Thursday, December 6, 2018 - 5:30pm to 7:30pm
Fisher-Bennett Hall, room 135 (Faculty Lounge)
About Populating the Novel: Literary Form and the Politics of Surplus Life by Emily Steinlight
March 2018, Cornell University Press
From the teeming streets of Dickens’s London to the households of domestic fiction, nineteenth-century British writers constructed worlds crammed beyond capacity with human life. In Populating the Novel, Emily Steinlight contends that rather than simply reflecting demographic growth, such pervasive literary crowding contributed to a seismic shift in British political thought. She shows how the nineteenth-century novel in particular claimed a new cultural role as it took on the task of narrating human aggregation at a moment when the Malthusian specter of surplus population suddenly and quite unexpectedly became a central premise of modern politics.
In readings of novels by Mary Shelley, Elizabeth Gaskell, Charles Dickens, Mary Braddon, Thomas Hardy, and Joseph Conrad that link fiction and biopolitics, Steinlight brings the crowds that pervade nineteenth-century fiction into the foreground. In so doing, she transforms the subject and political stakes of the Victorian novel, dislodging the longstanding idea that its central category is the individual by demonstrating how fiction is altered by its emerging concern with population. By overpopulating narrative space and imagining the human species perpetually in excess of the existing social order, she shows, fiction made it necessary to radically reimagine life in the aggregate.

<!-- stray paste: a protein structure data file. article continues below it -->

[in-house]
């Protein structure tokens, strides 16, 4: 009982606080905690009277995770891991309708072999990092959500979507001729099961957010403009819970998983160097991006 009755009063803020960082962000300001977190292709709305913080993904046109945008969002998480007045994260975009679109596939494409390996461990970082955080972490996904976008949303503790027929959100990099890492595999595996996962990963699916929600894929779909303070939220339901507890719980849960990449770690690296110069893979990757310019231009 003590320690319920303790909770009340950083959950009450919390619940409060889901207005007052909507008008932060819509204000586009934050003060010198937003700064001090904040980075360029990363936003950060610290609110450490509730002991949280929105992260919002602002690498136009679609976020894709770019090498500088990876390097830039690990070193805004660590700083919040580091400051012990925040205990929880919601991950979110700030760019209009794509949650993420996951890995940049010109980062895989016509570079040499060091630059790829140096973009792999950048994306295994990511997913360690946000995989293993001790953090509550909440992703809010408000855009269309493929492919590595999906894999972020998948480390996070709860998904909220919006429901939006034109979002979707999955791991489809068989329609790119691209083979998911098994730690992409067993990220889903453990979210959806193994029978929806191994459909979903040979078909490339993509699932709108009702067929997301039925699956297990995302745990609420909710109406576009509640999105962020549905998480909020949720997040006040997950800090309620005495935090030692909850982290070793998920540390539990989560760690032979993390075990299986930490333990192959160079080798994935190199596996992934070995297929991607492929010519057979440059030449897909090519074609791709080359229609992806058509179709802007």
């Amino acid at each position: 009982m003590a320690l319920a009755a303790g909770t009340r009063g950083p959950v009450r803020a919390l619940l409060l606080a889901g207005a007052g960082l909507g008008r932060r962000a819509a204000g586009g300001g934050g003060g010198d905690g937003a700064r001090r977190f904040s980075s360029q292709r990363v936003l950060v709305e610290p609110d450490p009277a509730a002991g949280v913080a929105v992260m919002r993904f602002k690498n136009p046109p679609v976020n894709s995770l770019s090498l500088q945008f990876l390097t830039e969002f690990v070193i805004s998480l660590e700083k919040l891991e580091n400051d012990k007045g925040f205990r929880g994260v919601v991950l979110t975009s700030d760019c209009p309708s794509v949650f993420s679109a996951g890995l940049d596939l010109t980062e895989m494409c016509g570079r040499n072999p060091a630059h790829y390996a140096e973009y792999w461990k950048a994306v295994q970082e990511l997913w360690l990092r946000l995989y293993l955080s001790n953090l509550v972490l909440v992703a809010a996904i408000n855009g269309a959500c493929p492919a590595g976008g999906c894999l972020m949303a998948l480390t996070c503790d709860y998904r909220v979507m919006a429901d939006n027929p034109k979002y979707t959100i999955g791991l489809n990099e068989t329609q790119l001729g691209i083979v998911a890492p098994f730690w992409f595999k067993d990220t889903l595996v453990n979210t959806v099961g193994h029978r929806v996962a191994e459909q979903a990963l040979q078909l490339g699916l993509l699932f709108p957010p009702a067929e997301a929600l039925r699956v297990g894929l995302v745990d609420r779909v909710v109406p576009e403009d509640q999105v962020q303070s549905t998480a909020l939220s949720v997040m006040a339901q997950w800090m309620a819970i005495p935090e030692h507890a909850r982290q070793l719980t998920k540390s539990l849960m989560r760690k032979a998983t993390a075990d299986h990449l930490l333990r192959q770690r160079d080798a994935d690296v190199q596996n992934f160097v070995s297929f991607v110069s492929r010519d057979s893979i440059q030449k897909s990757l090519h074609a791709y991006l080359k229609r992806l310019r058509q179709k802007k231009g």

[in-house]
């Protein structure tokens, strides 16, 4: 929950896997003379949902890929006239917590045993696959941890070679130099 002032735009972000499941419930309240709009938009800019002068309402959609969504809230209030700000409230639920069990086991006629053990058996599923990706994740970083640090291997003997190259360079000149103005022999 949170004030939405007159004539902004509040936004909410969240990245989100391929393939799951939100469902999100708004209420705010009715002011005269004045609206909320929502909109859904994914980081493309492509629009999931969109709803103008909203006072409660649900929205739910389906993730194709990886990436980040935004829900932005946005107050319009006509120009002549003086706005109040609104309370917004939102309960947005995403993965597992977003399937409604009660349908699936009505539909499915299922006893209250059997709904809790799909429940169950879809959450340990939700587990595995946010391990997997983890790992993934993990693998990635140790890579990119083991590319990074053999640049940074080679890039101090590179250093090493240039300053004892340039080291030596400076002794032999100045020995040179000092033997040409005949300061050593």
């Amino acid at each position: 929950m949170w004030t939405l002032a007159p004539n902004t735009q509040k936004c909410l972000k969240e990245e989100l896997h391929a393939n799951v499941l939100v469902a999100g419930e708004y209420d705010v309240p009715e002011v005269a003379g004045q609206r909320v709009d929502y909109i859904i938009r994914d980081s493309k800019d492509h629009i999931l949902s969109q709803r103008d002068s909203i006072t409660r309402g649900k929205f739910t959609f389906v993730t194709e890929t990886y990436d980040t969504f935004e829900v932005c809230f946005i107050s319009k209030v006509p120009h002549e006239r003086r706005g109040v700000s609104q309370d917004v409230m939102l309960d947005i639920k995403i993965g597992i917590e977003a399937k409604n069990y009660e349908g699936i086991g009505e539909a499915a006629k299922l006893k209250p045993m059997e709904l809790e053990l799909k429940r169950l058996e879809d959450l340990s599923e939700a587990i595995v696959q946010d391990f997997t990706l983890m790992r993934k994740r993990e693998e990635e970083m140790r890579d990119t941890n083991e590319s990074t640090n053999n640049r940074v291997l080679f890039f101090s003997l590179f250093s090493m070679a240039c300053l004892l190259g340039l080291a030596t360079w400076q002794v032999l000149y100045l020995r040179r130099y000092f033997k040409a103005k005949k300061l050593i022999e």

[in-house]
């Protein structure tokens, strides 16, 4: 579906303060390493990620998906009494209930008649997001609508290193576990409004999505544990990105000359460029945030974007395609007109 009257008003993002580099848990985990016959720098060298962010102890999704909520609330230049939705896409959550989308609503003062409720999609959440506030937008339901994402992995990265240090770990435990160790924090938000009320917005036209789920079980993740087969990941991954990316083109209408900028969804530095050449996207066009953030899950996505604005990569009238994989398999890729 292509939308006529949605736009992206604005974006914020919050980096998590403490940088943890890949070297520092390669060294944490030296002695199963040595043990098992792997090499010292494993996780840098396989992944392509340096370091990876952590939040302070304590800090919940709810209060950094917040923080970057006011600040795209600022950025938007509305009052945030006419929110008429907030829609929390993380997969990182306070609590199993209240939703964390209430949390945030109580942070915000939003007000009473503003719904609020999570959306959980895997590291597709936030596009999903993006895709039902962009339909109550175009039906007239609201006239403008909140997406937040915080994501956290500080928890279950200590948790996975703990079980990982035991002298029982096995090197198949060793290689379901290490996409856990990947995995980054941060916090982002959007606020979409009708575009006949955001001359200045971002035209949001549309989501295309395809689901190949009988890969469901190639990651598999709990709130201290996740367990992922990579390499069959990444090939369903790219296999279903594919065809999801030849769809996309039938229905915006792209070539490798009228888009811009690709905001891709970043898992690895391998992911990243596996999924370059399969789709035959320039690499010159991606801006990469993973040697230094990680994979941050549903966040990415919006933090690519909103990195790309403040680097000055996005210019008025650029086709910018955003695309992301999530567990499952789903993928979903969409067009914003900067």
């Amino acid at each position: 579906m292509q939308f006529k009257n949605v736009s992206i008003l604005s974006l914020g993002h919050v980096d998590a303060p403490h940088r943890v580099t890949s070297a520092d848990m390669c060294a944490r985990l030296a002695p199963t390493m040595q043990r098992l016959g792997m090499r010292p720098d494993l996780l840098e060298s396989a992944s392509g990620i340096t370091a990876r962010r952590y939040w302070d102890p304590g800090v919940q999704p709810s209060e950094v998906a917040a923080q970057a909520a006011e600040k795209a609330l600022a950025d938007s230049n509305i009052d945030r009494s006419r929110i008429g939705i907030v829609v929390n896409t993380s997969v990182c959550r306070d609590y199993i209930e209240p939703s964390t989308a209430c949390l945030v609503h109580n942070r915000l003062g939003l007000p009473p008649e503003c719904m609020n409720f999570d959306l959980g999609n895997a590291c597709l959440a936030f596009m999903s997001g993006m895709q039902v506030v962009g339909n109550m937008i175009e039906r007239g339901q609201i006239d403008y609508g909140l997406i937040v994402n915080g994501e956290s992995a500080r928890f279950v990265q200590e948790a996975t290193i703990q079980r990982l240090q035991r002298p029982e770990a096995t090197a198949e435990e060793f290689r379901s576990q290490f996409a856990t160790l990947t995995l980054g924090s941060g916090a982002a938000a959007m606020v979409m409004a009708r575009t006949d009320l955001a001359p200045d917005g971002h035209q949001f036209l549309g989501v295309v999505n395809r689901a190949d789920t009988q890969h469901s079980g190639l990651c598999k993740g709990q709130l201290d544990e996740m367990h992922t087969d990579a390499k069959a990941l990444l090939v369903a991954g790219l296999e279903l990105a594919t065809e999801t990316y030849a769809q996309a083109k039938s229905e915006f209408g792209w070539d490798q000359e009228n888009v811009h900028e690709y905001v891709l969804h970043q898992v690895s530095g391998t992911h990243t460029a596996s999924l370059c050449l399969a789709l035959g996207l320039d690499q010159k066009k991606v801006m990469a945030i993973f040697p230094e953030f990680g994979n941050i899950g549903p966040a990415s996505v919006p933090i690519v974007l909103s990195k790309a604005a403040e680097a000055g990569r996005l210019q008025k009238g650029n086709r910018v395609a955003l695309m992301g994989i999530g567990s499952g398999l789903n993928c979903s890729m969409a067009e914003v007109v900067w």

"Populating the Novel is a tremendously impressive book. Steinlight expertly demonstrates how thoroughly the Victorians—famous for their ‘individualism’—conceived of human life in the aggregate. Her book will quickly become a touchstone in nineteenth-century literary studies and the definitive study of biopolitics in Victorian fiction." - David Kurnick, Associate Professor of English, Rutgers University